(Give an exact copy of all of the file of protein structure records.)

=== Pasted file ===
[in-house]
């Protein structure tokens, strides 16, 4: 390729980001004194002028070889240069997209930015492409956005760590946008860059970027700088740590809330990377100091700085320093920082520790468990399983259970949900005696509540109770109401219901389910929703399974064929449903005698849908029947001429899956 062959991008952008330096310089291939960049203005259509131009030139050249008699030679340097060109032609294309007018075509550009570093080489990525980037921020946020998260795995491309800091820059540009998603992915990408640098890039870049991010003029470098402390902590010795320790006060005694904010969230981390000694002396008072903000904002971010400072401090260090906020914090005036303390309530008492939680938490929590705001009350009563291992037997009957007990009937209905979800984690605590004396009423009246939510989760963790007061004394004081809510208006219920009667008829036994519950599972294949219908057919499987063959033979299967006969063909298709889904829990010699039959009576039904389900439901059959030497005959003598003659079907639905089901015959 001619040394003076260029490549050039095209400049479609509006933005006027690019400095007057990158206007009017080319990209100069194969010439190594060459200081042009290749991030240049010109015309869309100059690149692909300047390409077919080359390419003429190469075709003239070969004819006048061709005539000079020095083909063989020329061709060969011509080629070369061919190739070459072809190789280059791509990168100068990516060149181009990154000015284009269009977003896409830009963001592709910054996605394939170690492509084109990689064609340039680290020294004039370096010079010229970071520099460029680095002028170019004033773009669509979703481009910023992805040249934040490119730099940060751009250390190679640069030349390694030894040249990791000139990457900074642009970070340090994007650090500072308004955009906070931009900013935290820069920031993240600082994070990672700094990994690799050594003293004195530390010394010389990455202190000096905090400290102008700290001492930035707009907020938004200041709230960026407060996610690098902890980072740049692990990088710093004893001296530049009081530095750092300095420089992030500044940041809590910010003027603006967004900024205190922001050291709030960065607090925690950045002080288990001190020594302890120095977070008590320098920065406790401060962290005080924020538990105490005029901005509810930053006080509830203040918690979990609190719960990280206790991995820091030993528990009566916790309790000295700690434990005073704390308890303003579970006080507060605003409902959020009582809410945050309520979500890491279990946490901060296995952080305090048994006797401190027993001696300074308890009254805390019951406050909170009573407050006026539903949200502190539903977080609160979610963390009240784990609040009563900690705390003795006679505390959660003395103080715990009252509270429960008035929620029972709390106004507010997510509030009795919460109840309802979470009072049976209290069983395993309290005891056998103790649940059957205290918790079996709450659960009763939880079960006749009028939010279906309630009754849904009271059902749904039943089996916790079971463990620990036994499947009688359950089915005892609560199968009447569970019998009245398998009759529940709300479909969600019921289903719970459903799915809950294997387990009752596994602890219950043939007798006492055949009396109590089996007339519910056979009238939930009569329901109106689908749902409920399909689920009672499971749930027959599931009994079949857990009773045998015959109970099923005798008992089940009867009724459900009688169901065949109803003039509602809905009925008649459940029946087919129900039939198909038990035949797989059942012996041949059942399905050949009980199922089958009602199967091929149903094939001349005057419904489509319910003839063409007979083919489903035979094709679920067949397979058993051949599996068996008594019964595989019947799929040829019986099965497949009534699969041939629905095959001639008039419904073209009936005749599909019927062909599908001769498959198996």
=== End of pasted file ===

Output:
[in-house]
């Protein structure tokens, strides 16, 4: 390729980001004194002028070889240069997209930015492409956005760590946008860059970027700088740590809330990377100091700085320093920082520790468990399983259970949900005696509540109770109401219901389910929703399974064929449903005698849908029947001429899956 062959991008952008330096310089291939960049203005259509131009030139050249008699030679340097060109032609294309007018075509550009570093080489990525980037921020946020998260795995491309800091820059540009998603992915990408640098890039870049991010003029470098402390902590010795320790006060005694904010969230981390000694002396008072903000904002971010400072401090260090906020914090005036303390309530008492939680938490929590705001009350009563291992037997009957007990009937209905979800984690605590004396009423009246939510989760963790007061004394004081809510208006219920009667008829036994519950599972294949219908057919499987063959033979299967006969063909298709889904829990010699039959009576039904389900439901059959030497005959003598003659079907639905089901015959 001619040394003076260029490549050039095209400049479609509006933005006027690019400095007057990158206007009017080319990209100069194969010439190594060459200081042009290749991030240049010109015309869309100059690149692909300047390409077919080359390419003429190469075709003239070969004819006048061709005539000079020095083909063989020329061709060969011509080629070369061919190739070459072809190789280059791509990168100068990516060149181009990154000015284009269009977003896409830009963001592709910054996605394939170690492509084109990689064609340039680290020294004039370096010079010229970071520099460029680095002028170019004033773009669509979703481009910023992805040249934040490119730099940060751009250390190679640069030349390694030894040249990791000139990457900074642009970070340090994007650090500072308004955009906070931009900013935290820069920031993240600082994070990672700094990994690799050594003293004195530390010394010389990455202190000096905090400290102008700290001492930035707009907020938004200041709230960026407060996610690098902890980072740049692990990088710093004893001296530049009081530095750092300095420089992030500044940041809590910010003027603006967004900024205190922001050291709030960065607090925690950045002080288990001190020594302890120095977070008590320098920065406790401060962290005080924020538990105490005029901005509810930053006080509830203040918690979990609190719960990280206790991995820091030993528990009566916790309790000295700690434990005073704390308890303003579970006080507060605003409902959020009582809410945050309520979500890491279990946490901060296995952080305090048994006797401190027993001696300074308890009254805390019951406050909170009573407050006026539903949200502190539903977080609160979610963390009240784990609040009563900690705390003795006679505390959660003395103080715990009252509270429960008035929620029972709390106004507010997510509030009795919460109840309802979470009072049976209290069983395993309290005891056998103790649940059957205290918790079996709450659960009763939880079960006749009028939010279906309630009754849904009271059902749904039943089996916790079971463990620990036994499947009688359950089915005892609560199968009447569970019998009245398998009759529940709300479909969600019921289903719970459903799915809950294997387990009752596994602890219950043939007798006492055949009396109590089996007339519910056979009238939930009569329901109106689908749902409920399909689920009672499971749930027959599931009994079949857990009773045998015959109970099923005798008992089940009867009724459900009688169901065949109803003039509602809905009925008649459940029946087919129900039939198909038990035949797989059942012996041949059942399905050949009980199922089958009602199967091929149903094939001349005057419904489509319910003839063409007979083919489903035979094709679920067949397979058993051949599996068996008594019964595989019947799929040829019986099965497949009534699969041939629905095959001639008039419904073209009936005749599909019927062909599908001769498959198996």